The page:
I now have a mnemonic device for remembering the Swahili word ndogo.  It is “in do go” – in the door go.  That is, my prayer is this: “Lord, I’ll go through any door you open… no matter how small it may seem.  If you open it, do not let me judge the opportunity for its potential or lack thereof.  Let me simply walk through it.”  Let me obey… simply obey!

Student Spotlight: Elizabeth

Meet Elizabeth Anger Mabor, 26, a senior in the International Business Management degree program and a student in one of my classes.  She is from South Sudan.  She is married and has two girls, 7 and 3 years of age.
Elizabeth began her studies at ANU in 2011.  She had to drop out of the program for two trimesters due to financial difficulties.  Her husband, who stayed in Sudan, supports neither her nor her children.  Her mother, a midwife in the economically impoverished country of her birth, supports Elizabeth.
I met Elizabeth after class a few weeks ago.  She related a little about her circumstances.  I asked questions.  Within a few minutes, I could tell that she was fired with passion:  “It is difficult not to have the support of my husband.  His family does not want him to be with me.  They tell him that I have found another man there in Kenya, but I have not.  He doesn’t give me any support.  However, I cannot give up!  I want my daughters to have better educational opportunities than I have had. My country is very poor, but I want to help to change it. I want to go back to my country and make a difference!”
 I knew that there must be more to her story.  So, I made time to listen to her story on Wednesday. She and I had the chance to sit down and talk at length.  I discovered the clincher!  I found the source of her motivation and determination!   Here is the story of the source of her passion.
When Elizabeth was born, she had a twin sister.  She and her twin, Rebecca Achien, were very close as twins often are.  They did everything together; they were together all the time.  Fortunately for Elizabeth, they were not together on a fateful day in 2005.  A man in the town where they lived pulled the pin on a grenade, and it exploded killing not only the man, but also Elizabeth’s twin sister.  As Elizabeth spoke, tears welled up in my eyes and streamed down my cheeks… but in spite of my tears, I could see clearly the faraway look in her eyes as she spoke of her twin.  The faraway look did not last long… those eyes quickly became very determined once again. Despite the absence of support from her husband, despite the meager support from her family, despite the lack of moral support, and despite the prospects of getting a good paying job in her country upon her return, Elizabeth is determined…. determined to make it regardless of the odds against her!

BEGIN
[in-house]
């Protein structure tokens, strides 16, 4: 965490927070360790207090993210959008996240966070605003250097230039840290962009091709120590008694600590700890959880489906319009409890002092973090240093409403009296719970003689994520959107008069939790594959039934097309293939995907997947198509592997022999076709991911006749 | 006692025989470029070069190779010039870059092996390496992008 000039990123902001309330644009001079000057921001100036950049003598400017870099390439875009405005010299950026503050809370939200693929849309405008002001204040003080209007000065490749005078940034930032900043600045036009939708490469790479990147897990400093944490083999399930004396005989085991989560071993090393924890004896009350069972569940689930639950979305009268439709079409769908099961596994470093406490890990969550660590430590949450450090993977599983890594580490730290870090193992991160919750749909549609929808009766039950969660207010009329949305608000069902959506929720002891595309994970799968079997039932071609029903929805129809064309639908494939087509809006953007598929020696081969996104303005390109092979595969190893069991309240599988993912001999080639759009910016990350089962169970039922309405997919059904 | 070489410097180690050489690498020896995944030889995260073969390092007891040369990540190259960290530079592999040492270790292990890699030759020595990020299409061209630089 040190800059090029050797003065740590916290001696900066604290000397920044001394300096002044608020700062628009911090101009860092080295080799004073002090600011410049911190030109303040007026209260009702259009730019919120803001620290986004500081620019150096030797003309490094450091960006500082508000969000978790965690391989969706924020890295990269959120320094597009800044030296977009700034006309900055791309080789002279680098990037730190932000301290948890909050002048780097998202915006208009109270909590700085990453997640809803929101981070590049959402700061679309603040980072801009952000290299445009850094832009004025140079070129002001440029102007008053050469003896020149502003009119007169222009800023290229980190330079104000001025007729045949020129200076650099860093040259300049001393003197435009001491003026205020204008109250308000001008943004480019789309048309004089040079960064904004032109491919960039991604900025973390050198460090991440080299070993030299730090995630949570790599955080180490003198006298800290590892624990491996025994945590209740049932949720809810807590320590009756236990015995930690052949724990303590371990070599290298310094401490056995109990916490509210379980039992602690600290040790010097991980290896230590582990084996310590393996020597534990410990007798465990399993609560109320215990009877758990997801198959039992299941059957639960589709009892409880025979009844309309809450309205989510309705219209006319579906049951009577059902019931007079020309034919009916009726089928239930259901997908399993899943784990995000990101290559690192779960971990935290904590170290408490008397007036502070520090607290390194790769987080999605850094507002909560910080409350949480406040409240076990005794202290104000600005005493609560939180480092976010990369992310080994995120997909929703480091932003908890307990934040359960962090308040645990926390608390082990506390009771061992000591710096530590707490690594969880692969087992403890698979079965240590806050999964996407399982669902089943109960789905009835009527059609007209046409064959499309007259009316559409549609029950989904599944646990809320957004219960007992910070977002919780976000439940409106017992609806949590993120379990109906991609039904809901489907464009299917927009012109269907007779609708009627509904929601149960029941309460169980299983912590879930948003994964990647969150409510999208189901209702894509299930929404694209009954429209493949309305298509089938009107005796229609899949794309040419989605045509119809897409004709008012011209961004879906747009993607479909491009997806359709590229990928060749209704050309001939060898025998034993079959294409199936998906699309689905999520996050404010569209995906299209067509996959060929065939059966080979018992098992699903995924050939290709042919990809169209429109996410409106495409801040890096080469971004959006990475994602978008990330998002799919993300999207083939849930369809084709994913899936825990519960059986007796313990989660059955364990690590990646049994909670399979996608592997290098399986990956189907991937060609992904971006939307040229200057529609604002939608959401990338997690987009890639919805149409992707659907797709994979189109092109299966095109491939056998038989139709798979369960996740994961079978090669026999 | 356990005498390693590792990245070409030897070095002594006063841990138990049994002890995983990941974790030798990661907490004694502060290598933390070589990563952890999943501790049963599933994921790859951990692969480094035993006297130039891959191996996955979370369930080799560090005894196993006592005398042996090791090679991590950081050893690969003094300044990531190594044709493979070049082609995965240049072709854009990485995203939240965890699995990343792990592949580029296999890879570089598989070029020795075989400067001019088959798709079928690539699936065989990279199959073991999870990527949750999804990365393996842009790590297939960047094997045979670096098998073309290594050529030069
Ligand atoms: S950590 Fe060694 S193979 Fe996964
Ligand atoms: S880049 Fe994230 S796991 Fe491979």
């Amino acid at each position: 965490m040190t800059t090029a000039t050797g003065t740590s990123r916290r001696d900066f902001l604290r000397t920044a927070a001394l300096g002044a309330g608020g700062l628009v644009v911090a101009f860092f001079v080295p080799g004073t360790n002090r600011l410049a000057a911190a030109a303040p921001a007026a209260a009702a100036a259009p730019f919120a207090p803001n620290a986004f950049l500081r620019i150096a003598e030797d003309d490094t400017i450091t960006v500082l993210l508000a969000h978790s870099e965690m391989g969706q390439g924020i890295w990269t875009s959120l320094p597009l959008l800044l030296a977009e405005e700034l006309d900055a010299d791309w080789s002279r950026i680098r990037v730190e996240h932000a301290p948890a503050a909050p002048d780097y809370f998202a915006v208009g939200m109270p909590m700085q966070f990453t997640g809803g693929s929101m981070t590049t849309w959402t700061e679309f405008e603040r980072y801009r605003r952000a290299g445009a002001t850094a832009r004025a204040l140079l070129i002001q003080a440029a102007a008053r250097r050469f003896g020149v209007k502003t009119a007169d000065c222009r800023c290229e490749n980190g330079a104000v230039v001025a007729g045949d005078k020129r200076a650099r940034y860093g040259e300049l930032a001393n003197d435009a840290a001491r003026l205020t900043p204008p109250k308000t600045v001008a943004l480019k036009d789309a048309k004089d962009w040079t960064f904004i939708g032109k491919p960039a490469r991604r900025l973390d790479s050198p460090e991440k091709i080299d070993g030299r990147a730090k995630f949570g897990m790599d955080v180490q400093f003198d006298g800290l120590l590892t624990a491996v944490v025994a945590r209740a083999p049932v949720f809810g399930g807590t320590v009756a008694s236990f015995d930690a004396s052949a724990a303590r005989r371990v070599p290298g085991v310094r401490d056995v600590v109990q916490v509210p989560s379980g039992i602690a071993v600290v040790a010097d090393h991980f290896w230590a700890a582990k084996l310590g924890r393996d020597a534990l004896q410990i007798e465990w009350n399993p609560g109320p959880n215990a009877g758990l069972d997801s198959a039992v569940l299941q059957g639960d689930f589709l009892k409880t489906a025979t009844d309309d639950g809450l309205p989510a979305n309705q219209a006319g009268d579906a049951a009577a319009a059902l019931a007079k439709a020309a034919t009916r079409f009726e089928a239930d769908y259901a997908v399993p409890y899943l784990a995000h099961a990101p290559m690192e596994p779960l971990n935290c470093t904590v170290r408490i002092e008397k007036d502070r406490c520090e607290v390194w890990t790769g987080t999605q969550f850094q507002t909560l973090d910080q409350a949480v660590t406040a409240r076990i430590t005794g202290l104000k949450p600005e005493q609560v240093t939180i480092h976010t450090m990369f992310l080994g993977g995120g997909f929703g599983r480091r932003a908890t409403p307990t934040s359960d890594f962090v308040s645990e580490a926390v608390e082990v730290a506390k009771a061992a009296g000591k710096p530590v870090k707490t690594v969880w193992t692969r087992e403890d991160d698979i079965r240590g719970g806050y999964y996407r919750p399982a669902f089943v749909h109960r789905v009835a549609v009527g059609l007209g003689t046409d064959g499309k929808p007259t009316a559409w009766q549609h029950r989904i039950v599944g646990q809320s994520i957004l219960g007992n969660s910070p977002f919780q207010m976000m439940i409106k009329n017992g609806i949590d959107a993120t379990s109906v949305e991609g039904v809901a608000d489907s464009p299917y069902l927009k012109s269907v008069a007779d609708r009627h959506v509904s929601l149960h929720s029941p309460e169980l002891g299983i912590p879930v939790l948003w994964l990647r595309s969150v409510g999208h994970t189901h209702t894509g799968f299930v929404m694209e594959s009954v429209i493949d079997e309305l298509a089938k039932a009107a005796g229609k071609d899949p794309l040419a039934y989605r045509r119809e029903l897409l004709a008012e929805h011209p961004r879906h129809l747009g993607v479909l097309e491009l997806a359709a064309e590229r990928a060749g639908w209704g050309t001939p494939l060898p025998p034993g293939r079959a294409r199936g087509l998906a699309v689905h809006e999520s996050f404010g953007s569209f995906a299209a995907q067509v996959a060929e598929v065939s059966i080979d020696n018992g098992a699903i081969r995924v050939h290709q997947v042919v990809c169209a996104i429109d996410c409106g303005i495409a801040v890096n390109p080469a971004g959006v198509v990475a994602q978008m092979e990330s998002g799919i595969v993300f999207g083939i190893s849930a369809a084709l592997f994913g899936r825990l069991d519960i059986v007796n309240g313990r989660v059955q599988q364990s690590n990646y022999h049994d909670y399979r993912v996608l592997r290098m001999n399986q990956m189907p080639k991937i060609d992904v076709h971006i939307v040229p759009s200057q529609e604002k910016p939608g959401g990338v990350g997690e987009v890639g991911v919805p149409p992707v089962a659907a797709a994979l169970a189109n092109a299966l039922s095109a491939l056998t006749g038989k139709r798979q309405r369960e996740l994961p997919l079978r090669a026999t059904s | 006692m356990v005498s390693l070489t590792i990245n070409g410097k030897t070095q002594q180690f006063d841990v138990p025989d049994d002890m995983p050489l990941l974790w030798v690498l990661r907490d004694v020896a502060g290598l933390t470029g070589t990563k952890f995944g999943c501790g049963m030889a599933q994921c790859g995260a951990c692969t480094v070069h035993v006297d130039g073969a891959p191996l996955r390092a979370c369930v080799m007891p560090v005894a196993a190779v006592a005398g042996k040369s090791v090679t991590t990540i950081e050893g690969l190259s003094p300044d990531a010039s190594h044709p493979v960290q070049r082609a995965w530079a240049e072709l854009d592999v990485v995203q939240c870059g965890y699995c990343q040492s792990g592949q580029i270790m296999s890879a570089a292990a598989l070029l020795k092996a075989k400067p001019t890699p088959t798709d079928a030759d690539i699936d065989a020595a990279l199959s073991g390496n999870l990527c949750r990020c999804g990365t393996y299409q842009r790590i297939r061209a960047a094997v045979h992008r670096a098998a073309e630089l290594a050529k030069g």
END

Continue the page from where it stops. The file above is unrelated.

After finishing school in April, Elizabeth plans to return to her country to fulfill her dreams.  What are her plans?  She wants to return to her country, and she plans to build a school to be named in memory of her sister, the Rebecca Achien School.  She wants to provide for her family and for the impoverished children of South Sudan.  I don’t know about you… but I believe she will make it!

Prayer Requests

  • Pray for us as we continue to adjust to our roles, Russ in teaching and other responsibilities and Carla in the finance office.
  • Pray for our children and family in the States.
  • Pray for us as we make many new adjustments to living in Kenya and relating to our brothers and sisters in Christ (and beyond).
  • Pray that God will continue to supply all of our needs for our ministry here.
  • Pray for the students attending ANU for whom English is not their first language.  We feel this need deeply for some of our students from French speaking Africa.
Facebook: Frazier2Africa
Facebook: Frazier2Africa
Website: FrazierMinistry
Website: FrazierMinistry
Email: Russ
Email: Russ
Copyright © Frazier Ministry, 2014 All rights reserved.
Serving at Africa Nazarene University in Nairobi, Kenya